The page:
OMAHA — Grand Island Senior High found No. 1-rated Omaha North to be as good as advertised.
The Vikings raced to a 21-0 lead in the first quarter and led 49-7 at halftime on their way to a 56-21 victory over the No. 10 Islanders Friday afternoon at Omaha Northwest’s Kinnick Stadium. The teams played with a running clock in the second half due to the 35-point rule.
“Omaha North is a very good team and we knew that going in — no surprises,” said Grand Island coach Jeff Tomlin, whose team has seen its season end each of the past three seasons with playoff losses to Omaha North. “They’re very deep (and) very great up front, so we weren’t shocked at all with how good they are.”
The Vikings (5-0) produced touchdown drives of 50, 44 and 36 yards, respectively, to lead 21-0 after the first quarter. Grand Island (3-2) contributed to Omaha North’s favorable field position with an errant shotgun snap that resulted in a 24-yard loss on its second possession and ended its third drive with a 10-yard punt into the wind.
After the Islanders cut their deficit to 21-7, the Vikings responded with 28 unanswered points heading into the intermission. The dominant run included Zion Williams’ 55-yard interception return for a TD and a 45-yard interception return by Vernon Johnson to set up another score.
“To compete with a team that good, you can’t turn the ball over,” Tomlin said. “You also can’t play poorly on special teams, which we did a little bit.
“We had a couple of poor punts and (a snap) over (the quarterback’s) head when we had a decent drive going. You can’t make those mistakes. You’ve got to be almost error-free to even have a chance and we weren’t.”
Omaha North rushed 45 times for 285 yards. Six-foot-1, 220-pound Zander Gray led the Vikings with 115 yards on 10 attempts, including a 56-yard TD run.
As good as North’s running game was, Tomlin credited quarterback Justin Jackson-Williams for keeping Grand Island’s defense off-balance. The senior signal-caller completed 8-of-9 pass attempts for 92 yards, including a pair of TD passes.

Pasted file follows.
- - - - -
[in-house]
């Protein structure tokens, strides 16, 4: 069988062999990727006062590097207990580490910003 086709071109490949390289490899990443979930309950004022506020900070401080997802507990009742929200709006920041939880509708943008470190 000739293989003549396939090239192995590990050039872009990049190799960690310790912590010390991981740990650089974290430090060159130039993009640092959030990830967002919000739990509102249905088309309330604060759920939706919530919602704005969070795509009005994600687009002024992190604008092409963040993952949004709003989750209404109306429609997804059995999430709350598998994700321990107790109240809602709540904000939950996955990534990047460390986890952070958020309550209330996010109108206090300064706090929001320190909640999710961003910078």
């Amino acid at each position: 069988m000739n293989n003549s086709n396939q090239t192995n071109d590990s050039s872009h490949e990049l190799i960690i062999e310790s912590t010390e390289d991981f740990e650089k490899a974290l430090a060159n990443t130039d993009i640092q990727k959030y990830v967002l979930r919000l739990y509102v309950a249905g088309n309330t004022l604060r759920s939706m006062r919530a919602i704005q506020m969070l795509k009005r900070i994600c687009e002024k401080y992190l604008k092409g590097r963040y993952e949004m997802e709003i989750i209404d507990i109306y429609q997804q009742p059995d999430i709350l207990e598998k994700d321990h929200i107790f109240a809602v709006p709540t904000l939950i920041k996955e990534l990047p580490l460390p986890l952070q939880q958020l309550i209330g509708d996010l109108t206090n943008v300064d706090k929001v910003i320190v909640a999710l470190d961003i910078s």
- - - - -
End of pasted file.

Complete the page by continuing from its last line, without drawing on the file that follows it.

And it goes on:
“Their quarterback was stellar — he just doesn’t miss,” Tomlin said. “We’d force them into a second and 6 or a third and 7 and their receivers could run a slant or hitch pretty much at will. Even if we brought pressure, we couldn’t get to the quarterback in time.
“Jackson-Williams is the unsung player on their team because he’s really, really good and very efficient.”
Grand Island’s highlight was running back David Garcia, who rushed 12 times for 106 yards. That included a 54-yard scoring run, cutting Omaha North’s lead to 21-7 with 11:42 remaining in the second quarter.
But after that, the Vikings put the game away. North scored the final 28 points of the second quarter and then drove 80 yards on 11 plays, overcoming three penalties to score their final TD with 4:10 left in the third quarter to make it 56-7.
“That’s where your depth catches up to you a little bit, when you’ve got the same guys pushing on both sides of the ball,” Tomlin said. “Our offensive line was getting a little bit of a push and doing some good things in the zone (running game), but then when we tried to turn around and (stop) them with the same guys, it’s tough.
“No excuses there, but you just don’t get the same push.”
The Islanders scored a pair of fourth-quarter TDs as quarterback Tyler Kress connected with Payton Kinne on scoring passes of 34 and 2 yards. Kress finished 11-of-22 passing for 96 yards, while Kinne had four receptions for 48 yards and now has eight TD catches on the season.
The Islanders played without the services of starting wide receiver Will Nordhues, who was sidelined by an unspecified injury. Grand Island had a few anxious moments following Kinne’s 2-yard TD catch as the senior stayed on the ground briefly with an apparent leg injury before walking off the field under his own power.
Tomlin said he hopes to have both Nordhues and Kinne back soon. Grand Island returns home next Friday to continue district play against Millard South.
Despite the loss to North, Tomlin said the Islanders showed some positive signs against the state’s top team.
“I felt like our kids fought the whole way,” Tomlin said. “I felt like we responded when we were down and continued to battle. I think we can take a lot of this one—a lot of lessons that we can get better from.”